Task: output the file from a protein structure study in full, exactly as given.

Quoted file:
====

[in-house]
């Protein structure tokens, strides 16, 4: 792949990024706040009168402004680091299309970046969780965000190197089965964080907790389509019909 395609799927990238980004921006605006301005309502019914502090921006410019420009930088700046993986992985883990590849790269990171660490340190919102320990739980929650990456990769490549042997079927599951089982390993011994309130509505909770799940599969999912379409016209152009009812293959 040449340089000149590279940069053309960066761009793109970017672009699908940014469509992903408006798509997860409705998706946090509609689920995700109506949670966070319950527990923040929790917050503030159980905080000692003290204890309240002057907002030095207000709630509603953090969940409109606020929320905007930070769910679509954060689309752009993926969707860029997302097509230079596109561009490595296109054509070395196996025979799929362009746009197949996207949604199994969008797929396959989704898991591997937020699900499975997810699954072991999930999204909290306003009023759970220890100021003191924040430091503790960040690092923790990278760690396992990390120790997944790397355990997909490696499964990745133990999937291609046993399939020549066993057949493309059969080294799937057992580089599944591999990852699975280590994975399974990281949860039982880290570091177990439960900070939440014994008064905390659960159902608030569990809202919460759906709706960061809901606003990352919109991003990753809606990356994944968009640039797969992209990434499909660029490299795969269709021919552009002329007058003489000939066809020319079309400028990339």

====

[in-house]
């Protein structure tokens, strides 16, 4: 792949990024706040009168402004680091299309970046969780965000190197089965964080907790389509019909 395609799927990238980004921006605006301005309502019914502090921006410019420009930088700046993986992985883990590849790269990171660490340190919102320990739980929650990456990769490549042997079927599951089982390993011994309130509505909770799940599969999912379409016209152009009812293959 040449340089000149590279940069053309960066761009793109970017672009699908940014469509992903408006798509997860409705998706946090509609689920995700109506949670966070319950527990923040929790917050503030159980905080000692003290204890309240002057907002030095207000709630509603953090969940409109606020929320905007930070769910679509954060689309752009993926969707860029997302097509230079596109561009490595296109054509070395196996025979799929362009746009197949996207949604199994969008797929396959989704898991591997937020699900499975997810699954072991999930999204909290306003009023759970220890100021003191924040430091503790960040690092923790990278760690396992990390120790997944790397355990997909490696499964990745133990999937291609046993399939020549066993057949493309059969080294799937057992580089599944591999990852699975280590994975399974990281949860039982880290570091177990439960900070939440014994008064905390659960159902608030569990809202919460759906709706960061809901606003990352919109991003990753809606990356994944968009640039797969992209990434499909660029490299795969269709021919552009002329007058003489000939066809020319079309400028990339």